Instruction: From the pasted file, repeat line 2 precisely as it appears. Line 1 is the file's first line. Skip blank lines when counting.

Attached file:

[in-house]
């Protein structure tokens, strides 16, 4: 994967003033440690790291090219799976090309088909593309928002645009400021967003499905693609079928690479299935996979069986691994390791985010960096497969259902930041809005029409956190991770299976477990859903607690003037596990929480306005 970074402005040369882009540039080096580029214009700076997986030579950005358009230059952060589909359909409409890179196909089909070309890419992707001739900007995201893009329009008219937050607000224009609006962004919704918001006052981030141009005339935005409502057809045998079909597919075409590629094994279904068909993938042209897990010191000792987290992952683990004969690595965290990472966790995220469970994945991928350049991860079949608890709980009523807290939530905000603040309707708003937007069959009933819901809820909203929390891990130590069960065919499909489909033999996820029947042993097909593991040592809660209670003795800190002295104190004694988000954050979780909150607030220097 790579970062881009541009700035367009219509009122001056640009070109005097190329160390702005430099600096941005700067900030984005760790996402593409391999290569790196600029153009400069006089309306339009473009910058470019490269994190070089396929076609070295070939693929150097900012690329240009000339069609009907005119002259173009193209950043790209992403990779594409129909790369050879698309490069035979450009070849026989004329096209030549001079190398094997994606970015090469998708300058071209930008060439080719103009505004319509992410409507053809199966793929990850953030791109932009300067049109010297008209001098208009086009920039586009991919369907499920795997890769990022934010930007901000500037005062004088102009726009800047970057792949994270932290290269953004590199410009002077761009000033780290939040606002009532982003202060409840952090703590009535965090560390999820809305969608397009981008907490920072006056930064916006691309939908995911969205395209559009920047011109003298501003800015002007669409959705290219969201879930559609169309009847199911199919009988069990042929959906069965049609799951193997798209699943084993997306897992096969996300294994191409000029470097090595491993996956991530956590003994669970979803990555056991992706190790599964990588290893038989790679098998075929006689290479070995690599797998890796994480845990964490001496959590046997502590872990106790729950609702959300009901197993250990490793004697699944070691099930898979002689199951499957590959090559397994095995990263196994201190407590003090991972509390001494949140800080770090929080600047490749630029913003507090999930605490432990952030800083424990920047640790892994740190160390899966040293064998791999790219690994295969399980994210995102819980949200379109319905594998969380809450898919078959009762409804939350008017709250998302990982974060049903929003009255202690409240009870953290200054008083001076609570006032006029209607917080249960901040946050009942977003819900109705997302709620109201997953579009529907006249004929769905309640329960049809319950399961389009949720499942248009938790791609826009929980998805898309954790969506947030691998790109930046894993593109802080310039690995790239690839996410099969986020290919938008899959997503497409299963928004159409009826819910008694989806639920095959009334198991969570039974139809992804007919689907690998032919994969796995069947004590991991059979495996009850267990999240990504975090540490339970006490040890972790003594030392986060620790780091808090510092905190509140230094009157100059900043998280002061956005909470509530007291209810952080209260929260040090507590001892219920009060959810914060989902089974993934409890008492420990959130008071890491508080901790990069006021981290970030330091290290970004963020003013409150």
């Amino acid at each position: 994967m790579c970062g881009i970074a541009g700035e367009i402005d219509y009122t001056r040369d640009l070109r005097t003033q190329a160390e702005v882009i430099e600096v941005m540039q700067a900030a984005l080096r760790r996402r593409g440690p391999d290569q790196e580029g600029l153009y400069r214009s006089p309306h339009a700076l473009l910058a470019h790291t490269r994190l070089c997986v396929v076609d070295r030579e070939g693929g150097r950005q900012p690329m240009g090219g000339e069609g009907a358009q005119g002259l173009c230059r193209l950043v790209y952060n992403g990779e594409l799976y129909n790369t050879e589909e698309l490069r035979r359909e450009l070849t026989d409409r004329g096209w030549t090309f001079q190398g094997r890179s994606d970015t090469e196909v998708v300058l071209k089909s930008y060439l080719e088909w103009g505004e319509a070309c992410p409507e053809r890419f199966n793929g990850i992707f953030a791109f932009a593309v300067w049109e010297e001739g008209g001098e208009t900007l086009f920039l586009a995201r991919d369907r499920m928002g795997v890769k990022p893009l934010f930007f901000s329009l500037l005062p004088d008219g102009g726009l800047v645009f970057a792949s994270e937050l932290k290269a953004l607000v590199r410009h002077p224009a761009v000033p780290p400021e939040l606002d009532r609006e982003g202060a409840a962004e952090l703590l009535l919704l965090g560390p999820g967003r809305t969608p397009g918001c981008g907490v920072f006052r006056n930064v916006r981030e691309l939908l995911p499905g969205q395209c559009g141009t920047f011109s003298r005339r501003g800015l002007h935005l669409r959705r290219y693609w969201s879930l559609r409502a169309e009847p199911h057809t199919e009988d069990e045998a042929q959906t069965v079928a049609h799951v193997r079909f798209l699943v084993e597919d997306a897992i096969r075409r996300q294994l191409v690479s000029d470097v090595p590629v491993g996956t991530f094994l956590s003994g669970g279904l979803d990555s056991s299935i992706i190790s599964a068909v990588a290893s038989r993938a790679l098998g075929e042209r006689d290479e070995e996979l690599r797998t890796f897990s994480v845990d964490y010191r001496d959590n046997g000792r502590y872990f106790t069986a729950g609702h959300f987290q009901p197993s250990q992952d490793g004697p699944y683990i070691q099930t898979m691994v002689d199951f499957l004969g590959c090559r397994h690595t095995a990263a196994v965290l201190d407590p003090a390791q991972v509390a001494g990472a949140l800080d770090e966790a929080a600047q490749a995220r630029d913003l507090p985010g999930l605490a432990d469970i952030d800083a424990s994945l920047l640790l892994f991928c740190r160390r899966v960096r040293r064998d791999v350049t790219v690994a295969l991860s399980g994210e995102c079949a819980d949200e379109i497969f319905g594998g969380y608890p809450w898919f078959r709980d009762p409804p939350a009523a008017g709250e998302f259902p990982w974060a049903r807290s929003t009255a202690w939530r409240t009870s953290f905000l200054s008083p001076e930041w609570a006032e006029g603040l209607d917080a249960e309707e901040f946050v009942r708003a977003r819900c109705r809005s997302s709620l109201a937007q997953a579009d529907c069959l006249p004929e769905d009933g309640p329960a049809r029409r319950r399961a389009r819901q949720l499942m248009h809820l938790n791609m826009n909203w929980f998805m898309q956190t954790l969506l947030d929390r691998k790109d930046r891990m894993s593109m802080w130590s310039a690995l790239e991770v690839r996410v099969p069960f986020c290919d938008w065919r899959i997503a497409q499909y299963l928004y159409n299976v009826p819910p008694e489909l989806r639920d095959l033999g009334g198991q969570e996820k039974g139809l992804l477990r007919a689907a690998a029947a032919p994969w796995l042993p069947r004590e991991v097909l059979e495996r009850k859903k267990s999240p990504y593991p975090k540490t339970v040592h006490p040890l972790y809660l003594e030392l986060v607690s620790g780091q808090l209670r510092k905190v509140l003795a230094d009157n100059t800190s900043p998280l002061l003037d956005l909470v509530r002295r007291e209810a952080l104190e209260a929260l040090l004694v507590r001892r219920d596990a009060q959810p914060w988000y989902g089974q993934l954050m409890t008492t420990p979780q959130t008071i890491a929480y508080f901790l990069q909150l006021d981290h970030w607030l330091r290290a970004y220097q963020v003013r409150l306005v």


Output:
């Protein structure tokens, strides 16, 4: 994967003033440690790291090219799976090309088909593309928002645009400021967003499905693609079928690479299935996979069986691994390791985010960096497969259902930041809005029409956190991770299976477990859903607690003037596990929480306005 970074402005040369882009540039080096580029214009700076997986030579950005358009230059952060589909359909409409890179196909089909070309890419992707001739900007995201893009329009008219937050607000224009609006962004919704918001006052981030141009005339935005409502057809045998079909597919075409590629094994279904068909993938042209897990010191000792987290992952683990004969690595965290990472966790995220469970994945991928350049991860079949608890709980009523807290939530905000603040309707708003937007069959009933819901809820909203929390891990130590069960065919499909489909033999996820029947042993097909593991040592809660209670003795800190002295104190004694988000954050979780909150607030220097 790579970062881009541009700035367009219509009122001056640009070109005097190329160390702005430099600096941005700067900030984005760790996402593409391999290569790196600029153009400069006089309306339009473009910058470019490269994190070089396929076609070295070939693929150097900012690329240009000339069609009907005119002259173009193209950043790209992403990779594409129909790369050879698309490069035979450009070849026989004329096209030549001079190398094997994606970015090469998708300058071209930008060439080719103009505004319509992410409507053809199966793929990850953030791109932009300067049109010297008209001098208009086009920039586009991919369907499920795997890769990022934010930007901000500037005062004088102009726009800047970057792949994270932290290269953004590199410009002077761009000033780290939040606002009532982003202060409840952090703590009535965090560390999820809305969608397009981008907490920072006056930064916006691309939908995911969205395209559009920047011109003298501003800015002007669409959705290219969201879930559609169309009847199911199919009988069990042929959906069965049609799951193997798209699943084993997306897992096969996300294994191409000029470097090595491993996956991530956590003994669970979803990555056991992706190790599964990588290893038989790679098998075929006689290479070995690599797998890796994480845990964490001496959590046997502590872990106790729950609702959300009901197993250990490793004697699944070691099930898979002689199951499957590959090559397994095995990263196994201190407590003090991972509390001494949140800080770090929080600047490749630029913003507090999930605490432990952030800083424990920047640790892994740190160390899966040293064998791999790219690994295969399980994210995102819980949200379109319905594998969380809450898919078959009762409804939350008017709250998302990982974060049903929003009255202690409240009870953290200054008083001076609570006032006029209607917080249960901040946050009942977003819900109705997302709620109201997953579009529907006249004929769905309640329960049809319950399961389009949720499942248009938790791609826009929980998805898309954790969506947030691998790109930046894993593109802080310039690995790239690839996410099969986020290919938008899959997503497409299963928004159409009826819910008694989806639920095959009334198991969570039974139809992804007919689907690998032919994969796995069947004590991991059979495996009850267990999240990504975090540490339970006490040890972790003594030392986060620790780091808090510092905190509140230094009157100059900043998280002061956005909470509530007291209810952080209260929260040090507590001892219920009060959810914060989902089974993934409890008492420990959130008071890491508080901790990069006021981290970030330091290290970004963020003013409150």